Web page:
Shaun Shue

My favorite PID mods

My introduction to PID came from building a sous vide controller, before Anova made it easy. PID controllers are good proven tools. But after eating raw eggs and other under/overdone foods, I became very aware of its limitations. A simple system (no knowledge beyond process variable and setpoint) doesn’t deal with large disruptions well. Standard P on error overshoots to reach target temperature. And of course, poorly tuned coefficients make for an under-responsive or wildly inaccurate system.

I have hopes for tinyML taking a chunk of PID applications, given the computing power that even low end devices now have. But in the meanwhile, and for those who can’t entrust their system to a black box, here are the better modifications I’ve used.

Integrating Bang-Bang

Below a specified threshold: Maximize output (and don’t let the system integrate).

On hitting that threshold: Switch to PID control.

Above a specified threshold: Zero the output.

This reached setpoint faster and avoided excessive I windup—which in turn avoided excessive overshooting. It requires knowledge of when zero or full output makes 100% sense. For my second sous vide setup, the hotplate’s wattage made a low-Bang of 30F < setpoint, and a high-Bang of 0F > setpoint comfortable.

P on Measurement

For cases where overshoot is unacceptable (e.g. sous vide), P on measurement changes P’s effect from driving to moderating. Brett Beauregard’s writeup illustrates this beautifully, and the PID formula becomes:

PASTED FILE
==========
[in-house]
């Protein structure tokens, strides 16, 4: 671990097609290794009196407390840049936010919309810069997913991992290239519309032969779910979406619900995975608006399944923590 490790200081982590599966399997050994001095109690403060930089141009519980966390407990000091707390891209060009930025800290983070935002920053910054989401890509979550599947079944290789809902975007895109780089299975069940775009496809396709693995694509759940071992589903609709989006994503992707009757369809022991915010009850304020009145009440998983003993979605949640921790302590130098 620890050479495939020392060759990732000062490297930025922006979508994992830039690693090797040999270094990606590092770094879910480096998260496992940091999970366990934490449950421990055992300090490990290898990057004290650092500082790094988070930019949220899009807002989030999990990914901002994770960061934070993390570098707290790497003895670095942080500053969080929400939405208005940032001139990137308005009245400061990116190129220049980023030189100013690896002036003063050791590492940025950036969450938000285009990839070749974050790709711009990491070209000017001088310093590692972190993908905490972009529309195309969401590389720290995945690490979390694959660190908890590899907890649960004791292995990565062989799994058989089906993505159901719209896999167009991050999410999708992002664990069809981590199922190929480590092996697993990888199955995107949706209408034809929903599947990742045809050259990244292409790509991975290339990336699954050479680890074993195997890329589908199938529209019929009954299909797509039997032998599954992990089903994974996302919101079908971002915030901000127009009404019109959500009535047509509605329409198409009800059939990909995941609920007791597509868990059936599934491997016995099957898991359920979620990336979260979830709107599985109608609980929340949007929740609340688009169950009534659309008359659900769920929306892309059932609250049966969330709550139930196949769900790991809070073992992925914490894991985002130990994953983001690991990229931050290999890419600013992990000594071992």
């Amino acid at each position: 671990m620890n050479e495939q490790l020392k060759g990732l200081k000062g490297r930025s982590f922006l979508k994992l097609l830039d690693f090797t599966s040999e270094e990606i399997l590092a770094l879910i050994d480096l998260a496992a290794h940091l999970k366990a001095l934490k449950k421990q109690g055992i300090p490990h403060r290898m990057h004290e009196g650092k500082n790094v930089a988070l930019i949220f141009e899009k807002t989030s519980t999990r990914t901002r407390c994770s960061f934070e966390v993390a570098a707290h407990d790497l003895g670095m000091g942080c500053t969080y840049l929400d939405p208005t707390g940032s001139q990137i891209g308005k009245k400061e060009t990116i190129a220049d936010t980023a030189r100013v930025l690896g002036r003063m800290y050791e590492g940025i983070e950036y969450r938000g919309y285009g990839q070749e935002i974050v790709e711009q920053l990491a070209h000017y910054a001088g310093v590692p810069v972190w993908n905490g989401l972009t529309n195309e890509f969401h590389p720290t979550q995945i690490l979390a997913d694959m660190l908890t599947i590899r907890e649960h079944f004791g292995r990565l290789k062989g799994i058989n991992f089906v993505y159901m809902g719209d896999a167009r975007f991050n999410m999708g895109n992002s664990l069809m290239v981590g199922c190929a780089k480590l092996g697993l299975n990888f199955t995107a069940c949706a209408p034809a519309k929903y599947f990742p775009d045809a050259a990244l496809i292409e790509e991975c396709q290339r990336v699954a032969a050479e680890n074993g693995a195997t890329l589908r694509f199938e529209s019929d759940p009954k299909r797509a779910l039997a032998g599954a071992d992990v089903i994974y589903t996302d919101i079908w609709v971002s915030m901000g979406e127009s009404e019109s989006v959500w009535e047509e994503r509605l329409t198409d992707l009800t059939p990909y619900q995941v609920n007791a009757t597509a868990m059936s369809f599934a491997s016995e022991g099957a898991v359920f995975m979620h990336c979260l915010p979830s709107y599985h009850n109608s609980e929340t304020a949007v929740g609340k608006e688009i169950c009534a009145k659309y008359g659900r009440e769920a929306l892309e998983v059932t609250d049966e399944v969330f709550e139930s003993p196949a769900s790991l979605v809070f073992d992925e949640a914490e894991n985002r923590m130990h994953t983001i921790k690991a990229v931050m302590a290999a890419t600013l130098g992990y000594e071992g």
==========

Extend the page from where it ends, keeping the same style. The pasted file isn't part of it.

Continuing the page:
P on Measurement PID formula

A.B.T. Always Be Tuning

For revision 3 of my grill controller, I made it start with a Ziegler–Nichols [auto tuning] state before moving to a [hold] state—the idea being to learn the characteristics of the grill/smoker it was attached to. I graphed the log data from multiple tests to find optimal PID parameters for my smoker, and found that there were no consistently optimal PID parameters.

This makes sense. At the start of a cook, more air is needed to catch fuel and get to setpoint. When fuel has caught, less air is needed to hold temp. When the fuel is almost out, more air is needed again. When the fuel is out, bringing in air is the opposite thing needed to (try and) maintain temperature.

This presents a problem because PID relies on a relatively consistent relationship between input and output. So I treated it like a tuning problem. I added logic to track peaks, valleys, and when the process variable crossed the setpoint/in which direction. I set it to tune the coefficients and stored-up integration accordingly, to reduce the amplitude of errors, increase responsiveness when needed, and minimize oscillation. In short, Always Be Tuning.